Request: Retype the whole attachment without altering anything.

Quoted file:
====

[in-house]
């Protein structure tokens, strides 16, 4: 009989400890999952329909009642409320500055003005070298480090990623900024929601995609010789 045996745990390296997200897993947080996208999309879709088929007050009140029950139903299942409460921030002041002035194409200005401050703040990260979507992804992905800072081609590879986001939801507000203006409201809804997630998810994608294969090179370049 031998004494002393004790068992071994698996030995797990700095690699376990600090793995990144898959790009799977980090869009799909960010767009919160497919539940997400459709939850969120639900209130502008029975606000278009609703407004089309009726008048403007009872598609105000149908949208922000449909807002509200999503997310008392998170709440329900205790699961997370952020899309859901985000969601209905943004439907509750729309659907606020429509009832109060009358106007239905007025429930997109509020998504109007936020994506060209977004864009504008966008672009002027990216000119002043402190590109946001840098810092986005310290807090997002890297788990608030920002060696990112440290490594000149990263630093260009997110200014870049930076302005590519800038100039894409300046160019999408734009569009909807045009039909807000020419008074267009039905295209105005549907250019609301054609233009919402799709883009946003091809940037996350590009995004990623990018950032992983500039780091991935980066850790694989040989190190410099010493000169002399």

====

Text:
[in-house]
């Protein structure tokens, strides 16, 4: 009989400890999952329909009642409320500055003005070298480090990623900024929601995609010789 045996745990390296997200897993947080996208999309879709088929007050009140029950139903299942409460921030002041002035194409200005401050703040990260979507992804992905800072081609590879986001939801507000203006409201809804997630998810994608294969090179370049 031998004494002393004790068992071994698996030995797990700095690699376990600090793995990144898959790009799977980090869009799909960010767009919160497919539940997400459709939850969120639900209130502008029975606000278009609703407004089309009726008048403007009872598609105000149908949208922000449909807002509200999503997310008392998170709440329900205790699961997370952020899309859901985000969601209905943004439907509750729309659907606020429509009832109060009358106007239905007025429930997109509020998504109007936020994506060209977004864009504008966008672009002027990216000119002043402190590109946001840098810092986005310290807090997002890297788990608030920002060696990112440290490594000149990263630093260009997110200014870049930076302005590519800038100039894409300046160019999408734009569009909807045009039909807000020419008074267009039905295209105005549907250019609301054609233009919402799709883009946003091809940037996350590009995004990623990018950032992983500039780091991935980066850790694989040989190190410099010493000169002399």